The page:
Could lumber prices fall even further?

The cost of the commodity has plummeted from the highs of last year

Could lumber prices fall even further?

Surging construction costs, supply chain snarls and unprecedented demand led to something of a wild ride for lumber prices at the height of the COVID-19 pandemic.

In April last year, the price per thousand board feet of lumber rocketed to almost $1,200 (USD), an increase of more than 250% since the same time in 2020. By the following month, prices were sitting near $1,700.

They’ve since plummeted – hitting a low of $550 before rebounding slightly to their current level of $630. That figure marks a substantial decline over the highs of last year, but still means lumber is currently priced well above historical averages, according to Vancouver-based wood market consultant Russ Taylor (pictured top).

He told Canadian Mortgage Professional that prices were around 50% above what would traditionally be considered a good market, although inflation, rising interest rates and cooler demand in the DIY market mean they’re likely to decline imminently.

“The housing market and the DIY sector, that’s 70% of lumber consumption,” he said. “So when they’re both cooling, it’s going to put downward pressure on demand and prices. That’s the negative effect for the third quarter that we’re going to be watching.”

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The recent rebound arrived as mortgage rates in the United States fell at the end of the June, as the 30-year fixed mortgage rate hit 5.7% last week – an 11-basis-point decrease.

Some of the challenges associated with the pandemic appear to be easing, with more mills now able to operate, produce lumber and bring supply into the market. Still, that’s coincided with a time when demand is easing and logistics are improving gradually.

While the supply problem in the market is easing, inventory is still “quite low,” meaning that those who need to buy at present are propping up lumber prices to some degree. However, that situation will probably end before the season is out, according to Taylor, as some construction pauses due to summer breaks or hot weather.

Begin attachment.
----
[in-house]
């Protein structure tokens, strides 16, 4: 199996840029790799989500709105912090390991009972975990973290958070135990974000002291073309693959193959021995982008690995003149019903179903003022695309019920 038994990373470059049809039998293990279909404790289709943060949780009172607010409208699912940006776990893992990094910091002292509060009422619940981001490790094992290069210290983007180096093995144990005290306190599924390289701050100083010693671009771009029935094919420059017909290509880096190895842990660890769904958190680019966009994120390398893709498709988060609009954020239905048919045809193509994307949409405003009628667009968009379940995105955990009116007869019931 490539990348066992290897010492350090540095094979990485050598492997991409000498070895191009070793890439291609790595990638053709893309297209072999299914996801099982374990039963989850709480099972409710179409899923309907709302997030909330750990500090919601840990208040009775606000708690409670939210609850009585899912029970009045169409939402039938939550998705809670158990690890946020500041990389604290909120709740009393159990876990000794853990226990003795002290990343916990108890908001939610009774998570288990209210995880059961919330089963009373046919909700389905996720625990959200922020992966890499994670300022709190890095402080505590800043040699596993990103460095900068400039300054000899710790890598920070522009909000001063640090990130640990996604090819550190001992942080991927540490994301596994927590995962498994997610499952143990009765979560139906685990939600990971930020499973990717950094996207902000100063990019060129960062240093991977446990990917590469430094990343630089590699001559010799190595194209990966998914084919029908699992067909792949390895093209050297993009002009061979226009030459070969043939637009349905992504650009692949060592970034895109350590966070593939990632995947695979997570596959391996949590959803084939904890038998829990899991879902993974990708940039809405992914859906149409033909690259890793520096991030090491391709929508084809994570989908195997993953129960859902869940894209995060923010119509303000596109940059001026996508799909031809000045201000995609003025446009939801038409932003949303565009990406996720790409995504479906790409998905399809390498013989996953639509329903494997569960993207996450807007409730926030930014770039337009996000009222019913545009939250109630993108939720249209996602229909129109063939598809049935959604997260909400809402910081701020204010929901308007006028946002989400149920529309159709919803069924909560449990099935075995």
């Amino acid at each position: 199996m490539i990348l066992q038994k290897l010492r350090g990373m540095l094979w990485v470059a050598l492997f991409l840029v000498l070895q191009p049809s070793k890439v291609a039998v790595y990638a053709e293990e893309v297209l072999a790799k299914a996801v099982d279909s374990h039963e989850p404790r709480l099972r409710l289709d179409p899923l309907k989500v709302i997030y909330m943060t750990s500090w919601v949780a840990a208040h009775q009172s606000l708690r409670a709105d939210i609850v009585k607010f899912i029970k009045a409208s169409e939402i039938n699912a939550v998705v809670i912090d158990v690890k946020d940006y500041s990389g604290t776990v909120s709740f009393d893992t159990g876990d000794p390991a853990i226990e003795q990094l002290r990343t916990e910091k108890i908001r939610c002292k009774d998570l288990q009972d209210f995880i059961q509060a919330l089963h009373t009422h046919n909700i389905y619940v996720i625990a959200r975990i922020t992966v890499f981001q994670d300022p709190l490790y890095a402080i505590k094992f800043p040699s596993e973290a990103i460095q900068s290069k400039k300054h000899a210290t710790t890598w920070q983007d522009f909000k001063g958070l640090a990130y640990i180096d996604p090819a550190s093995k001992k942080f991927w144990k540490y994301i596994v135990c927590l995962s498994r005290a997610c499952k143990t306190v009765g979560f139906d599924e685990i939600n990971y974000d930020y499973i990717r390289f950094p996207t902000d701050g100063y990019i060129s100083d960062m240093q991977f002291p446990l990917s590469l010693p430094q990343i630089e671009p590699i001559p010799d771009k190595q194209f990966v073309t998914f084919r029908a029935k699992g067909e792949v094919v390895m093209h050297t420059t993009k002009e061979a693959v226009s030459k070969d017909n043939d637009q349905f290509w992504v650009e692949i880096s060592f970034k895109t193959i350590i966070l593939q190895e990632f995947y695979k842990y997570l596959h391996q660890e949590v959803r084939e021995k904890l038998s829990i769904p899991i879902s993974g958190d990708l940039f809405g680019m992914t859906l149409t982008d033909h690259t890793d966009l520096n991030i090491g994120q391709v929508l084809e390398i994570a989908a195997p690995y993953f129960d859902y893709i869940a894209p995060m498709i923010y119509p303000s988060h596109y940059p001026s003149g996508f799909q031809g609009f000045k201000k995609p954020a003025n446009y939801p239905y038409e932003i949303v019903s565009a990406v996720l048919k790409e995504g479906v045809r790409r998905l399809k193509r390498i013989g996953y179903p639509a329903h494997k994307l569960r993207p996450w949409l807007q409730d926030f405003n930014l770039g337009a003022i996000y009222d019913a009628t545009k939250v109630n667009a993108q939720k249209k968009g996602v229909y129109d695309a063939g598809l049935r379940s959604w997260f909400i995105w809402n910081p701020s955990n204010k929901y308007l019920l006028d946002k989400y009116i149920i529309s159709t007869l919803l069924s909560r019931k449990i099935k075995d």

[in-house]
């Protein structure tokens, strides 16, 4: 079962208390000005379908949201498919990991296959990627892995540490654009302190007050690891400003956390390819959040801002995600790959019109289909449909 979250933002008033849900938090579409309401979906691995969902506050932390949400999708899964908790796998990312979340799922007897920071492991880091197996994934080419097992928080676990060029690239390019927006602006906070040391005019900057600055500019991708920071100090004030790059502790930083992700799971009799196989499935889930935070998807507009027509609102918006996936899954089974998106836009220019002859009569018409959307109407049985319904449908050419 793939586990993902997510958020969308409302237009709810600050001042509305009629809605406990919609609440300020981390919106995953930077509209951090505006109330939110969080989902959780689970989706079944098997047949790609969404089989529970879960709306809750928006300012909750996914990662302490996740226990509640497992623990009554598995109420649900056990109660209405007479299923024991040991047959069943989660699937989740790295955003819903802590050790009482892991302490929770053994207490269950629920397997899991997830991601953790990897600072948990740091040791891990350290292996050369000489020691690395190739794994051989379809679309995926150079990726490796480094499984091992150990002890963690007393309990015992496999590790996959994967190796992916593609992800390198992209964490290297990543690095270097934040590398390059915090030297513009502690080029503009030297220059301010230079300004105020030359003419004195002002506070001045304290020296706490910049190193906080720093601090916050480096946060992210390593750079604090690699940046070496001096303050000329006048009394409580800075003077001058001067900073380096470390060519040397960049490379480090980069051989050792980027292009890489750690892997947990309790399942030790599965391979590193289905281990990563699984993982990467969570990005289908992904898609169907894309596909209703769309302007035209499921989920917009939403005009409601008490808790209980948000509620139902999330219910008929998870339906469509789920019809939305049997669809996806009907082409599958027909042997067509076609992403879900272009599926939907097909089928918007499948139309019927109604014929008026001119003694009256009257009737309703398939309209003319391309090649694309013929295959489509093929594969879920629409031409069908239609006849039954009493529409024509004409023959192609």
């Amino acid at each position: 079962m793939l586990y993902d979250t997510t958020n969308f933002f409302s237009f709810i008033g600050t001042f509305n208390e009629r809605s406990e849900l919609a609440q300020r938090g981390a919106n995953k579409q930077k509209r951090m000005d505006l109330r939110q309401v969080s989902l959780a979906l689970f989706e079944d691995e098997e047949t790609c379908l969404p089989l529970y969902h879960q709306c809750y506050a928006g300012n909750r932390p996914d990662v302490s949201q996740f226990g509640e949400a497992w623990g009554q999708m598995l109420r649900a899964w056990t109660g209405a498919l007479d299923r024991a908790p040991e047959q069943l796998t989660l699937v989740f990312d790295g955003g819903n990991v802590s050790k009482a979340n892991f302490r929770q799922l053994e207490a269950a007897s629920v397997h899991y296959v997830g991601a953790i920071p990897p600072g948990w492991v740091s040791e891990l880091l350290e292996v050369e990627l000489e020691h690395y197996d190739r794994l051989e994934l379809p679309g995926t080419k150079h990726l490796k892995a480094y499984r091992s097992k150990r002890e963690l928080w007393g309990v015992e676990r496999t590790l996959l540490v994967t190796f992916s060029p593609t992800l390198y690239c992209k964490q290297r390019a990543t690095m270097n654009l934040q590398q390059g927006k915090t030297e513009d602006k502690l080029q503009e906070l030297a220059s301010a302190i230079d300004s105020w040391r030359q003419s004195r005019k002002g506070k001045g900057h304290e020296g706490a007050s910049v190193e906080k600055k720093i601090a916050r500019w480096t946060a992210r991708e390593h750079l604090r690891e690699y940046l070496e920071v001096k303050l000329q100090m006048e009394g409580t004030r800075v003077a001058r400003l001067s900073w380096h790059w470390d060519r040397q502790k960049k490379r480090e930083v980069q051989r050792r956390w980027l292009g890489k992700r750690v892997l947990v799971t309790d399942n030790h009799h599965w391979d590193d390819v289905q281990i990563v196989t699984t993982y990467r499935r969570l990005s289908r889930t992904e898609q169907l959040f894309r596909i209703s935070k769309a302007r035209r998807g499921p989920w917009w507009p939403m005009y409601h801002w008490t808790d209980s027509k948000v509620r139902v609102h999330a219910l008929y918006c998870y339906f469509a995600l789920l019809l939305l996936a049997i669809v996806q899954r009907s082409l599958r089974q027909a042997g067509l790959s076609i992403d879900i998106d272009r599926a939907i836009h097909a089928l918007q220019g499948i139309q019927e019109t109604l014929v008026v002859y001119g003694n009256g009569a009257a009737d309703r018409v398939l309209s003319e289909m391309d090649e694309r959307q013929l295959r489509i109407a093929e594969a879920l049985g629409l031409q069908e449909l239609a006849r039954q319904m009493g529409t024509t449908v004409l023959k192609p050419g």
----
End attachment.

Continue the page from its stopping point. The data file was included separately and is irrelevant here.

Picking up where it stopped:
“Unlike the first half of the year where it was too much demand and not enough supply, now it’s going to be too much supply, not enough demand,” he explained. “My expectation is we’re going to see some further price reductions into the third quarter – but probably not for a little while.”

It’s been a difficult and unpredictable couple of years for those Canadians who had planned to start construction on a project, with the seesawing cost of lumber making it nigh-on impossible to get an accurate gauge of where prices are headed. Still, as prices start to decline one of the key questions will be where they end up. Could there be a repeat of the dramatic nosedive since last year?

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Not quite, Taylor said. He expects prices to correct by another 25% to 35% to somewhere in the low-to-mid-$500s – although that would still keep them well above historical and pre-pandemic levels.

Recent changes to the way British Columbia’s government calculates how it charges for its lumber could put the BC market at something of a disadvantage compared with US competitors who don’t use the same formula, he added.

Of course, despite those forecasts for lumber price drops, Taylor noted that the futures market – which projects prices at certain points in the future – is seeing lumber trading at $655 for July to September, even higher than its current levels. Still, that should be taken with a pinch of salt, he said.

“It’s just that it doesn’t really reflect reality – but it is reflecting some bullishness right now because the market is a bit tight,” he said. “The futures market is not a reflection really of what’s going to happen, it’s what they think is going to happen.

“I think by the end of July into August, we’ll see a correction and we’ll see where futures are trading then.”

The Bank of Canada has frequently cited the negative impact of supply chain disruptions on the Canadian and global economies, noting in its last policy rate announcement that ongoing complications were “weighing on activity and boosting inflation.”

It also said Russia’s February invasion of Ukraine and COVID-19 lockdowns in China were having a detrimental effect, with the former helping push prices upward – notably for energy and agricultural commodities.